- Change to the installation directory (For our purposes C:\Apache24\bin).
- Run the program httpd.exe.
- You will likely notice a dialogue box from the Windows Firewall noting that some features are being blocked. If this appears, place a checkmark in “Private Networks…” as well as “Public Networks…”, and then click “Allow access.”
- As noted in the ApacheHaus instructions:
“You can now test your installation by opening up your Web Browser and typing in the address: http://localhost
If everything is working properly, you should see the Apache Haus’ test page.“
To shut down the new Apache server instance, you can go back to the Command Prompt and press “Control-C”.
- Now that you have confirmed the Apache server is working and shut it down, you are ready to install Apache as a system service.
- In your Command Prompt window, enter (or paste) the following command:
httpd.exe -k install -n "Apache HTTP Server"
Installing the 'Apache HTTP Server' service
The 'Apache HTTP Server' service is successfully installed.
Errors reported here must be corrected before the service can be started.
(this line should be blank)
- From your Command Prompt window enter in the following command and press ‘Enter.’
Look for the service “Apache HTTP Server.” Looking towards the left of that line you should see “Automatic.” If you do not, double-click the line and change the Startup Type to “Automatic.”
- Restart your server and open a web browser once you are logged back in. Go to this page in the browser’s URL bar: http://localhost/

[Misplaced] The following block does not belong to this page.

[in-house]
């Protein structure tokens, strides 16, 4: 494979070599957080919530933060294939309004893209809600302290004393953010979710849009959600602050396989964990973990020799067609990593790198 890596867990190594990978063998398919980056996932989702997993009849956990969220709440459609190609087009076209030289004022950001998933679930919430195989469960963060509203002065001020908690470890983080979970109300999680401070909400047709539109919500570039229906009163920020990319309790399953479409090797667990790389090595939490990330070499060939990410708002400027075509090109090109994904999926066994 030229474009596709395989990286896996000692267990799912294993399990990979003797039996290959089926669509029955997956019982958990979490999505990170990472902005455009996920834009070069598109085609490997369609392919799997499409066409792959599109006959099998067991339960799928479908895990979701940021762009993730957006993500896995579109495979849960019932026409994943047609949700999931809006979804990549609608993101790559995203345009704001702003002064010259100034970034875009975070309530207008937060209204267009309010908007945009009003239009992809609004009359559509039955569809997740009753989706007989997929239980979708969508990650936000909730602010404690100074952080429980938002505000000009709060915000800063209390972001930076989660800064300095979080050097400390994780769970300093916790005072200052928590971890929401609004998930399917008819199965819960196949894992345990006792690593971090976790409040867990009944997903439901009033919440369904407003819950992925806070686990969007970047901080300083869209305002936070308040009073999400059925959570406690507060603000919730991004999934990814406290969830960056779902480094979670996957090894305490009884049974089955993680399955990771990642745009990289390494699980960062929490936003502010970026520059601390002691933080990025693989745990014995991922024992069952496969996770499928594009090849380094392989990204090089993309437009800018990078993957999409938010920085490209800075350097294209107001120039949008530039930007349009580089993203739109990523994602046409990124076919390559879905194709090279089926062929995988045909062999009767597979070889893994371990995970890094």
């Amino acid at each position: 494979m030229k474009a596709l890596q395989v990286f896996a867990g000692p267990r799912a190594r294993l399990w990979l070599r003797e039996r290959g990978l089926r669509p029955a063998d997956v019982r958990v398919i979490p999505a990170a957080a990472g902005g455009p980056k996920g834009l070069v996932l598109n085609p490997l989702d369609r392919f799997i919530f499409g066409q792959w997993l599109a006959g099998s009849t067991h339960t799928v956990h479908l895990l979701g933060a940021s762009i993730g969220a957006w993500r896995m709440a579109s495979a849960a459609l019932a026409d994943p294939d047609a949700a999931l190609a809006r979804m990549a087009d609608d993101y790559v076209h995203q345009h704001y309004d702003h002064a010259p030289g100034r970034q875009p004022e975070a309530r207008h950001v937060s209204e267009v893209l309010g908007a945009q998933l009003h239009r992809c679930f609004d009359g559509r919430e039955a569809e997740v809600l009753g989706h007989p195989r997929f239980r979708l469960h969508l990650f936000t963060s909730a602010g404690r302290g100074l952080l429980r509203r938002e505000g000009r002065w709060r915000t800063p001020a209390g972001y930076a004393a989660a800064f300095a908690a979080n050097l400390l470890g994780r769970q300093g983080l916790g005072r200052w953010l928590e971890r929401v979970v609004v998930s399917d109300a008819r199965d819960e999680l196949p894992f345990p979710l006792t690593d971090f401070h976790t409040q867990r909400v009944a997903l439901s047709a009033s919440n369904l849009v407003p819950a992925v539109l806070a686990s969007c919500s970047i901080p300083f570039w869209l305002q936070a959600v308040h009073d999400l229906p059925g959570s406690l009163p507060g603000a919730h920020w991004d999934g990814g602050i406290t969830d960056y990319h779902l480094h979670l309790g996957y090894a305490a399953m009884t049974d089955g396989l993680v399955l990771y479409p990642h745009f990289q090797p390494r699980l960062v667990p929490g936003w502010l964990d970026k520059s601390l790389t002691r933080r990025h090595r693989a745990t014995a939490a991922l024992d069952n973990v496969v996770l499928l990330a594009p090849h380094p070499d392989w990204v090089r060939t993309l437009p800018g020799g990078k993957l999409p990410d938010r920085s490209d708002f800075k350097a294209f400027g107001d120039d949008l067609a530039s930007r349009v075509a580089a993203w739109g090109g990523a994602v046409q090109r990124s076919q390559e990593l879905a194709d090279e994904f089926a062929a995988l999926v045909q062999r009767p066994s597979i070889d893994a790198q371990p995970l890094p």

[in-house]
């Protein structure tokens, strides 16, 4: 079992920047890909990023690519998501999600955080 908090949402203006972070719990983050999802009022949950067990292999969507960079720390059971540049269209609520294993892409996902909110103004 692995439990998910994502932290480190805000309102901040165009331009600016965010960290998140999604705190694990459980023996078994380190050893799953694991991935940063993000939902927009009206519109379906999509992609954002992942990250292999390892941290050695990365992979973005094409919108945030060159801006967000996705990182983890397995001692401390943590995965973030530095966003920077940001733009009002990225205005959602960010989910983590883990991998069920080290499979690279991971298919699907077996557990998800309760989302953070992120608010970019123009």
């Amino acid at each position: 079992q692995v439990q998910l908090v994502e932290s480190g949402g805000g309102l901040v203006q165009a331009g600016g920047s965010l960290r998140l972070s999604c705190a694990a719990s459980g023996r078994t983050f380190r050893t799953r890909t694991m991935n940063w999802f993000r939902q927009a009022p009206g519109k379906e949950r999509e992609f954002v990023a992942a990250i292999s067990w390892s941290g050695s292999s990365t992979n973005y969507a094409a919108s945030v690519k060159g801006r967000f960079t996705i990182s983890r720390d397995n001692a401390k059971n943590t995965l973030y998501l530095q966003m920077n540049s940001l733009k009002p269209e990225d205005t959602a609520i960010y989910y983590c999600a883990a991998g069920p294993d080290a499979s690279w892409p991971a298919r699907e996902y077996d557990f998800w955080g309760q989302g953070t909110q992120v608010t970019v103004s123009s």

Configure Windows’ Firewall
To allow connections from the Internet to your new web server, you will need to configure a Windows Firewall rule to do so. Follow these steps:
- Click the “Windows Start” button, and enter “firewall.” Click the “Windows Firewall With Advanced Security” item.
- Click “New Rule” on the right-hand sidebar.
- Select “Port,” and click Next. Select the radio button next to “Specific remote ports:” Enter the following into the input box: 80, 443, 8080
- Click Next, then select the radio button next to “Allow the connection.”
- Click Next, ensure all the boxes on the next page are checked, then click Next again.
- For the “name” section enter something descriptive enough that you will be able to recognize the rule’s purpose later such as: “Allow Incoming Apache Traffic.”
- Click “finish.”
- Try connecting to your server’s IP address from a device other than the one you are using to connect to the server right now. Open a browser and enter the IP address of your server. For example http://192.168.1.21/. You should see the test webpage.
- For now, go back to the windows firewall and right-click the new rule you created under the “Inbound Rules” section. Click “Disable Rule.” This will block any incoming connections until you have removed or renamed the default test page as it exposes too much information about the server to the Internet. Once you are ready to start serving your new web pages, re-enable that firewall rules, and they should be reachable from the Internet again.
That’s it! You now have the Apache Web Server installed on your Windows server. From here you’ll likely want to install some Apache modules. Almost certainly you will need to install the PHP module for Apache, as well as MySQL. Doing so is beyond the scope of this tutorial; however, you should be able to find a variety of instructions by searching “How to Install PHP (or other) Apache module on Windows server,” or similar at your favorite search engine.